Human evolution

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Are humans still evolving?

Brian Cox and Robin Ince ask whether human beings are still evolving?
Are humans still evolving?

Brian Cox and Robin Ince are joined by comedian and author David Baddiel,  Professor of Evolutionary Genetics Aoife McLysaght, and geneticist and broadcaster Adam Rutherford to ask whether human beings are still evolving?  Has the invention of modern medicine, and  technology meant that survival of the fittest is a thing of the past or are humans evolving new adaptations that will help us cope and survive better in our ever changing world (better thumbs for texting anyone?).  If evolution happens over 1000's of years, could we even tell if we were evolving as a species, or have  humans reached peak human?

Producer: Alexandra Feachem
Spear or harpoon

Steven McKenzie

BBC Scotland Highlands and Islands reporter

The harpoon and axes were made from red deer antler by hunter-gatherers in Highlands in the Mesolithic period.

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Human feet

Angus Davison

Science reporter

Our big toe was one of the last parts of the foot to become human-like, as our early ancestors evolved to walk on two legs.

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Alice Roberts on human and Neanderthal interbreeding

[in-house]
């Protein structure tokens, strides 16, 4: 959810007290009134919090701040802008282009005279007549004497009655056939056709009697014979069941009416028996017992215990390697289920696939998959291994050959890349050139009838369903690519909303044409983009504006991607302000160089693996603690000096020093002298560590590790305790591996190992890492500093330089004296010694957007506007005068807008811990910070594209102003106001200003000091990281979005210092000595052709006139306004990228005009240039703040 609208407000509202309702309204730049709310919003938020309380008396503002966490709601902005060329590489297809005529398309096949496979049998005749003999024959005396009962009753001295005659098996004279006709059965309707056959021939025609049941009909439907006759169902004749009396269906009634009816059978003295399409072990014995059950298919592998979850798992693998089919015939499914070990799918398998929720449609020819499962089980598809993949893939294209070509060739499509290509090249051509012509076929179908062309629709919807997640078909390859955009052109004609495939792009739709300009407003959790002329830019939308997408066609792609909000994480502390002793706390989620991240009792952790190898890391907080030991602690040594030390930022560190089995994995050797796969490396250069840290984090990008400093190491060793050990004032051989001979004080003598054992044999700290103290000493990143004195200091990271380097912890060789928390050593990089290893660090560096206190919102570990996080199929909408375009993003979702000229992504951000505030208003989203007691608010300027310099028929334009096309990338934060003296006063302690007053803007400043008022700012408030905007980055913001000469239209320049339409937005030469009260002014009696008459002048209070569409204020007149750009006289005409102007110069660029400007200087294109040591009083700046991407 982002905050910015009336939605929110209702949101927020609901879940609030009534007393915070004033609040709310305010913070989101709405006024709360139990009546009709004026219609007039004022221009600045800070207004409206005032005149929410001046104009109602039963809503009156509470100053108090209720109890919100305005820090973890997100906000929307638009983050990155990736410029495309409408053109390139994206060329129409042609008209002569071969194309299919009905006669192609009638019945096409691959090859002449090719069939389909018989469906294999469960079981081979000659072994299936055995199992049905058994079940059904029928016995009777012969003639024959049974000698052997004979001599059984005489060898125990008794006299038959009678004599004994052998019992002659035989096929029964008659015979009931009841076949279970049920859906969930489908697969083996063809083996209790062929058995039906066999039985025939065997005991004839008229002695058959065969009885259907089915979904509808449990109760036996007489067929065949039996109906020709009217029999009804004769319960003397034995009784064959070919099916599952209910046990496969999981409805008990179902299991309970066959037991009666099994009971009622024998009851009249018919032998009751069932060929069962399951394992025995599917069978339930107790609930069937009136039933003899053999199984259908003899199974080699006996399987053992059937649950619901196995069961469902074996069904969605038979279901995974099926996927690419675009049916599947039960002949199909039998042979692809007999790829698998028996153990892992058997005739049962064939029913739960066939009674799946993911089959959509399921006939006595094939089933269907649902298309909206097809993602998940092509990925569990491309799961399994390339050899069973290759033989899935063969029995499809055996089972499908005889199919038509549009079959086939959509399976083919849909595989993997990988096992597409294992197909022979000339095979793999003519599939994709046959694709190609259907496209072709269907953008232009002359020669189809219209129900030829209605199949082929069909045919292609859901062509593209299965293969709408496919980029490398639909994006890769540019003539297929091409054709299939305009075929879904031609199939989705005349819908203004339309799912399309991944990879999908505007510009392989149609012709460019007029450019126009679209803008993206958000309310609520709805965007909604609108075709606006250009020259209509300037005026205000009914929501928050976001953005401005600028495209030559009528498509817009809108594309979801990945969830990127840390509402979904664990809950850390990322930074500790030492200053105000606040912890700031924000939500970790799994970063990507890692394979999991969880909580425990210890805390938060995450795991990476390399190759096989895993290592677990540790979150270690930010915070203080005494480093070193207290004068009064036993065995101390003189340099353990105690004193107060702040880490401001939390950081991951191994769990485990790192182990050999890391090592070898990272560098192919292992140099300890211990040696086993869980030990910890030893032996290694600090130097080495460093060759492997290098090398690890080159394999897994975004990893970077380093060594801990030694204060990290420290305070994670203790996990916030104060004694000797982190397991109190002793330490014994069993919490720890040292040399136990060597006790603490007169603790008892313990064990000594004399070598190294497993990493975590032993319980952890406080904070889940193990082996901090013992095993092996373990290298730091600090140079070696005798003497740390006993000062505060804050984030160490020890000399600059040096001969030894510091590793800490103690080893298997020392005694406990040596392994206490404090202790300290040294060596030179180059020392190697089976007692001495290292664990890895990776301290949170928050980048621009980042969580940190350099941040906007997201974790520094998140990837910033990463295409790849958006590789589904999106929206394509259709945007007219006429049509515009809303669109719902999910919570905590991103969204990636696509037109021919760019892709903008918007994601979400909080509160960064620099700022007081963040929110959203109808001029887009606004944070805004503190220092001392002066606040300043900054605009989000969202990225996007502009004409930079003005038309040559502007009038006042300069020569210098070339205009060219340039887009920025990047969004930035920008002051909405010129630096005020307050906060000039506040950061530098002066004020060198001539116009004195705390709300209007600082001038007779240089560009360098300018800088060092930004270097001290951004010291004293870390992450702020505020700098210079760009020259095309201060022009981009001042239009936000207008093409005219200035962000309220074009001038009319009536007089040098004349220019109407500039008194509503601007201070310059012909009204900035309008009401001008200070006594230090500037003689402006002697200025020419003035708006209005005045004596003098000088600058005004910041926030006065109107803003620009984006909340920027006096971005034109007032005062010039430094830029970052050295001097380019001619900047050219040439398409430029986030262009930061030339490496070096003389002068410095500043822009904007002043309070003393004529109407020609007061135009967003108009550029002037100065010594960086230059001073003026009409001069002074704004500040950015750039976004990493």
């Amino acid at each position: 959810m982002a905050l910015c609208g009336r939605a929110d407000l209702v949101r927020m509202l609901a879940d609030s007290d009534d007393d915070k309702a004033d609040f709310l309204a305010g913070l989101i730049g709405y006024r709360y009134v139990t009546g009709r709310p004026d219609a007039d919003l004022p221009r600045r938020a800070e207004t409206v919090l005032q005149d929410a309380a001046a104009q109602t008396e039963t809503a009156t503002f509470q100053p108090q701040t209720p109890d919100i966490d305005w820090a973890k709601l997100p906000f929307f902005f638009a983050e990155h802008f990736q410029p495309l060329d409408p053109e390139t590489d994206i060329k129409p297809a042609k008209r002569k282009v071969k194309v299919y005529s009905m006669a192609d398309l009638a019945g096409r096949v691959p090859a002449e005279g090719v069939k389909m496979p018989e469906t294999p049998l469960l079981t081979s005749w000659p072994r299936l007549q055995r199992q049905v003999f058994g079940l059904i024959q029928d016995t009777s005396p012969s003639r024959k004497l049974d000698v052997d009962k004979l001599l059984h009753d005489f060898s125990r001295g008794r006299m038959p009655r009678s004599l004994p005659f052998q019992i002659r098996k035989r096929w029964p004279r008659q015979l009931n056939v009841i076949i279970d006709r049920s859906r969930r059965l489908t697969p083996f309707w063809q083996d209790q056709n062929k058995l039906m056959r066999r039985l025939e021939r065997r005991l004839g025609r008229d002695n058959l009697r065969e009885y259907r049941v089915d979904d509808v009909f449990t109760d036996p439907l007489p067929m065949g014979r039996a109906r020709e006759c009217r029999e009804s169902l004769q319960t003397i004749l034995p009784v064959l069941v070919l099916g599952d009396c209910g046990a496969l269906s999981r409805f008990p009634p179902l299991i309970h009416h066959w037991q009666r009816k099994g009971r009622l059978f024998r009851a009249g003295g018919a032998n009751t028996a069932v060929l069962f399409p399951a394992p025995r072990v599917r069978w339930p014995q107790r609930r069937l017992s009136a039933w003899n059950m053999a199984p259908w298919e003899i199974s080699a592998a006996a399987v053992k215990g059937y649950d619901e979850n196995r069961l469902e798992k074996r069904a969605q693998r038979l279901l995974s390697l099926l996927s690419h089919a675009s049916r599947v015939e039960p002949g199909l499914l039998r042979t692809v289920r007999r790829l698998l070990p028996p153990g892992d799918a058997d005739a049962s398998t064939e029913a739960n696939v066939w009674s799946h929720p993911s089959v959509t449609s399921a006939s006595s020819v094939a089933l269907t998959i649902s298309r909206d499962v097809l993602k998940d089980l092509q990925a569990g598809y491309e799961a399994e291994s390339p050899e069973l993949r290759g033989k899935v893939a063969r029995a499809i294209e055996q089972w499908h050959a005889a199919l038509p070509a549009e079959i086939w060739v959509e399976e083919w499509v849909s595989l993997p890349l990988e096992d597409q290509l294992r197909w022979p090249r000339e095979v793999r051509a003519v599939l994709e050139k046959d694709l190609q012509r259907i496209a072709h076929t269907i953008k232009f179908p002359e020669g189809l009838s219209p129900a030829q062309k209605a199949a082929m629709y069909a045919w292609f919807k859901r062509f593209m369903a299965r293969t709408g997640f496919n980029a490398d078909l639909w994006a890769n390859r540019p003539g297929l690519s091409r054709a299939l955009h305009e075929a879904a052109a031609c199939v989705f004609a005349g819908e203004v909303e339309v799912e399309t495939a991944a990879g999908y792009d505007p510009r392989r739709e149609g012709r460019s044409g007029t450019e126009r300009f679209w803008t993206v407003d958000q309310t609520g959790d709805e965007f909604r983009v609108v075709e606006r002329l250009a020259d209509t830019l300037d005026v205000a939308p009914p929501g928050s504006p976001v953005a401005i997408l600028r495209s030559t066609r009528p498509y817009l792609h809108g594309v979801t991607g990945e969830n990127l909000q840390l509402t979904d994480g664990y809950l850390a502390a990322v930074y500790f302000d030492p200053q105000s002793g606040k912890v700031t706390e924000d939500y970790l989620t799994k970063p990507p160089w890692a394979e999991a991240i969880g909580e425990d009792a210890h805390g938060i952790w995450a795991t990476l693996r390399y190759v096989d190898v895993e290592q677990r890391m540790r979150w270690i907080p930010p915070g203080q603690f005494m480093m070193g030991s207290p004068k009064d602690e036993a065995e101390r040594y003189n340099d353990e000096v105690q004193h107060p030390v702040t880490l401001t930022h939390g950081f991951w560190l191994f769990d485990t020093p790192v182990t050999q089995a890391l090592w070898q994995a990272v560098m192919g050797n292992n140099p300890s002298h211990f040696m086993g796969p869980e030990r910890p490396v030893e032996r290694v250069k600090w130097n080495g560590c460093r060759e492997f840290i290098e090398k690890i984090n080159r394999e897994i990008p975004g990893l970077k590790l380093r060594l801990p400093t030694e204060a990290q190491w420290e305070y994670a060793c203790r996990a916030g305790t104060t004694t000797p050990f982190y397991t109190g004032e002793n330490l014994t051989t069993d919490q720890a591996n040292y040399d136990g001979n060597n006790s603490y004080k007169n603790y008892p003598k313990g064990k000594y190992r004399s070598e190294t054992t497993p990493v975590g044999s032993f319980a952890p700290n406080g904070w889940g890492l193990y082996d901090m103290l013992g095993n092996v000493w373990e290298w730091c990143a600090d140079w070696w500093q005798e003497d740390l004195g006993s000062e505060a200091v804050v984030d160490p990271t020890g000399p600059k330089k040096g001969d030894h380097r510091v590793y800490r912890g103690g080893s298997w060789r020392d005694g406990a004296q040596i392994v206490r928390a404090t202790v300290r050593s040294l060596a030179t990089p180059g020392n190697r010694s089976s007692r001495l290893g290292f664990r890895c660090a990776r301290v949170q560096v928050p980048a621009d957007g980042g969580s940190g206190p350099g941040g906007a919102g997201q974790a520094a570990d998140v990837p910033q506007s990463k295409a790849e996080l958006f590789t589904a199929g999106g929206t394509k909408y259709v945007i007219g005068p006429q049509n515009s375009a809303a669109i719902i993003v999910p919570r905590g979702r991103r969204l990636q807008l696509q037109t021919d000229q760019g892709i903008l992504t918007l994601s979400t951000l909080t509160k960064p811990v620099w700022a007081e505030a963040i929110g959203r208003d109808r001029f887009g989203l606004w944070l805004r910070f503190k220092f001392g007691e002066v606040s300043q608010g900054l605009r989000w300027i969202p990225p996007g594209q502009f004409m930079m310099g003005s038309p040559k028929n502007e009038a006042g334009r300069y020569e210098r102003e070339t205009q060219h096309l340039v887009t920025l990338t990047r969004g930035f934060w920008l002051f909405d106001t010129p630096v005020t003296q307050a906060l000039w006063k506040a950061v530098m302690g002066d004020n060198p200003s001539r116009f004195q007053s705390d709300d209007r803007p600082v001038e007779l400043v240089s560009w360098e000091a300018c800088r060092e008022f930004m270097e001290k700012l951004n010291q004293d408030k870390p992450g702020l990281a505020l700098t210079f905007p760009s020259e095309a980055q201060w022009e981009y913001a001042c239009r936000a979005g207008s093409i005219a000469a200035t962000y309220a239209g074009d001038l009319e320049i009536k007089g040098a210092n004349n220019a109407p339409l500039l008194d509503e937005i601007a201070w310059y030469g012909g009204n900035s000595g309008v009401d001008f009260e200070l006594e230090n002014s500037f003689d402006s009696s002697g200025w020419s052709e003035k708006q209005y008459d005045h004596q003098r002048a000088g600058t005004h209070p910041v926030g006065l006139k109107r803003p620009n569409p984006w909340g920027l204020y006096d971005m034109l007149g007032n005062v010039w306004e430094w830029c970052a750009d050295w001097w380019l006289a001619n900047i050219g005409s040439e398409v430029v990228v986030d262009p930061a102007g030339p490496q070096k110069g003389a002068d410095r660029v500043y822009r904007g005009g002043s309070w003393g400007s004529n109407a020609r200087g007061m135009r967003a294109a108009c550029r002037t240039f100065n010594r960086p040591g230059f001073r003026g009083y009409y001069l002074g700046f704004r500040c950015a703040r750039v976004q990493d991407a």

How DNA sequencing provided the evidence that humans and Neanderthals interbred.

Why do we love to dance with each other?

Dancing makes us feel good...but dancing together is even better
People in Havana know that dancing makes us feel good. And Cuban dancers Toto and Adriana are convinced that dancing together makes us feel even better.

As well as being fun, dancing might have helped us to survive as a species. Evolutionary anthropologist Bronwyn Tarr from the University of Oxford explains that when we dance with others, we are rewarded with feel-good endorphins that change how we feel about ourselves and those around us.

This video accompanies an episode of CrowdScience - Why do humans dance? https://www.bbc.co.uk/programmes/w3cswvwj

How has dancing helped us survive as a species?

And it wasn't all about finding a mate...
Whether at weddings, festivals or in our own homes, we often associate dancing with moments of joy and frivolity. But dance might have played a much more important role in our history. Evolutionary anthropologist Bronwyn Tarr from Oxford University explains how dance may have been vital to our survival as a species.

(Photo: Friends dancing on a rooftop. Credit: Getty Images)